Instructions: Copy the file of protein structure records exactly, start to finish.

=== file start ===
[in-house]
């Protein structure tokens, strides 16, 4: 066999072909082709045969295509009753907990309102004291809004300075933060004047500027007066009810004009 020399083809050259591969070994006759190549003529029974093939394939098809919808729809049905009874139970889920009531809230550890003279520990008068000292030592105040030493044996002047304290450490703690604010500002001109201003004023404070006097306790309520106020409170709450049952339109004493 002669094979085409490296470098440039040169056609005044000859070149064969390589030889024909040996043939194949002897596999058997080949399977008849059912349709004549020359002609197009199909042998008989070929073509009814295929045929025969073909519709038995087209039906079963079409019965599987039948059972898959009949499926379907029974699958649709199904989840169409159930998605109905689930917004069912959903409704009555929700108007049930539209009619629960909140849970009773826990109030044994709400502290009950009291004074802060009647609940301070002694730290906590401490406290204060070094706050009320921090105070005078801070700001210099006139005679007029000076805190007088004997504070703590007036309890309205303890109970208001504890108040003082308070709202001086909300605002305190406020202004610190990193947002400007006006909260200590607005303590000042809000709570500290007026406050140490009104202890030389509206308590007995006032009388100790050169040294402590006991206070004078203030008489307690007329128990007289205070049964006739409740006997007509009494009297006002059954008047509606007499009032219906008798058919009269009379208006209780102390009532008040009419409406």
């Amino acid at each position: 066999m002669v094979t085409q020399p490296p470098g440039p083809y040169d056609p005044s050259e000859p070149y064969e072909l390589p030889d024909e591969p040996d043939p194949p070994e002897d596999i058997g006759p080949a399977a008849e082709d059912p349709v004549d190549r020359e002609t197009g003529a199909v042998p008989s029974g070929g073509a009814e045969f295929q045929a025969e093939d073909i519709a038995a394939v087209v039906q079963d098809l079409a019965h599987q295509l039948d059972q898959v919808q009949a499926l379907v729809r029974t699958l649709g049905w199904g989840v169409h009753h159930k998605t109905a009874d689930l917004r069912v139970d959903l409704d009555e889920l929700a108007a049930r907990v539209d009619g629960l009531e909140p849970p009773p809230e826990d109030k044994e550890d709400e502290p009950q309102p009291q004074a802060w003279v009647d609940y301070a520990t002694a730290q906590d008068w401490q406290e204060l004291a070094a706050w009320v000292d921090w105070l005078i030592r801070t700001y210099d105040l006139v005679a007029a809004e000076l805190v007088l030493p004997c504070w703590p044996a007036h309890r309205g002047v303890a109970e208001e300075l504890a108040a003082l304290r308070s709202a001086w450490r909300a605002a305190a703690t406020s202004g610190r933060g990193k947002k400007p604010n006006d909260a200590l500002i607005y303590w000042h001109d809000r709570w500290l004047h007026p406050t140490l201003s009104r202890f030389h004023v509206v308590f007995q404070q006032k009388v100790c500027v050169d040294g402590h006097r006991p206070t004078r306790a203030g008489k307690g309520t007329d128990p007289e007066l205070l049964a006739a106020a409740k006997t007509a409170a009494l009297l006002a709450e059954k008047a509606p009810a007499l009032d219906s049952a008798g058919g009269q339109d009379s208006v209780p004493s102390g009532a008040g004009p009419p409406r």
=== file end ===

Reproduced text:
[in-house]
């Protein structure tokens, strides 16, 4: 066999072909082709045969295509009753907990309102004291809004300075933060004047500027007066009810004009 020399083809050259591969070994006759190549003529029974093939394939098809919808729809049905009874139970889920009531809230550890003279520990008068000292030592105040030493044996002047304290450490703690604010500002001109201003004023404070006097306790309520106020409170709450049952339109004493 002669094979085409490296470098440039040169056609005044000859070149064969390589030889024909040996043939194949002897596999058997080949399977008849059912349709004549020359002609197009199909042998008989070929073509009814295929045929025969073909519709038995087209039906079963079409019965599987039948059972898959009949499926379907029974699958649709199904989840169409159930998605109905689930917004069912959903409704009555929700108007049930539209009619629960909140849970009773826990109030044994709400502290009950009291004074802060009647609940301070002694730290906590401490406290204060070094706050009320921090105070005078801070700001210099006139005679007029000076805190007088004997504070703590007036309890309205303890109970208001504890108040003082308070709202001086909300605002305190406020202004610190990193947002400007006006909260200590607005303590000042809000709570500290007026406050140490009104202890030389509206308590007995006032009388100790050169040294402590006991206070004078203030008489307690007329128990007289205070049964006739409740006997007509009494009297006002059954008047509606007499009032219906008798058919009269009379208006209780102390009532008040009419409406």
């Amino acid at each position: 066999m002669v094979t085409q020399p490296p470098g440039p083809y040169d056609p005044s050259e000859p070149y064969e072909l390589p030889d024909e591969p040996d043939p194949p070994e002897d596999i058997g006759p080949a399977a008849e082709d059912p349709v004549d190549r020359e002609t197009g003529a199909v042998p008989s029974g070929g073509a009814e045969f295929q045929a025969e093939d073909i519709a038995a394939v087209v039906q079963d098809l079409a019965h599987q295509l039948d059972q898959v919808q009949a499926l379907v729809r029974t699958l649709g049905w199904g989840v169409h009753h159930k998605t109905a009874d689930l917004r069912v139970d959903l409704d009555e889920l929700a108007a049930r907990v539209d009619g629960l009531e909140p849970p009773p809230e826990d109030k044994e550890d709400e502290p009950q309102p009291q004074a802060w003279v009647d609940y301070a520990t002694a730290q906590d008068w401490q406290e204060l004291a070094a706050w009320v000292d921090w105070l005078i030592r801070t700001y210099d105040l006139v005679a007029a809004e000076l805190v007088l030493p004997c504070w703590p044996a007036h309890r309205g002047v303890a109970e208001e300075l504890a108040a003082l304290r308070s709202a001086w450490r909300a605002a305190a703690t406020s202004g610190r933060g990193k947002k400007p604010n006006d909260a200590l500002i607005y303590w000042h001109d809000r709570w500290l004047h007026p406050t140490l201003s009104r202890f030389h004023v509206v308590f007995q404070q006032k009388v100790c500027v050169d040294g402590h006097r006991p206070t004078r306790a203030g008489k307690g309520t007329d128990p007289e007066l205070l049964a006739a106020a409740k006997t007509a409170a009494l009297l006002a709450e059954k008047a509606p009810a007499l009032d219906s049952a008798g058919g009269q339109d009379s208006v209780p004493s102390g009532a008040g004009p009419p409406r």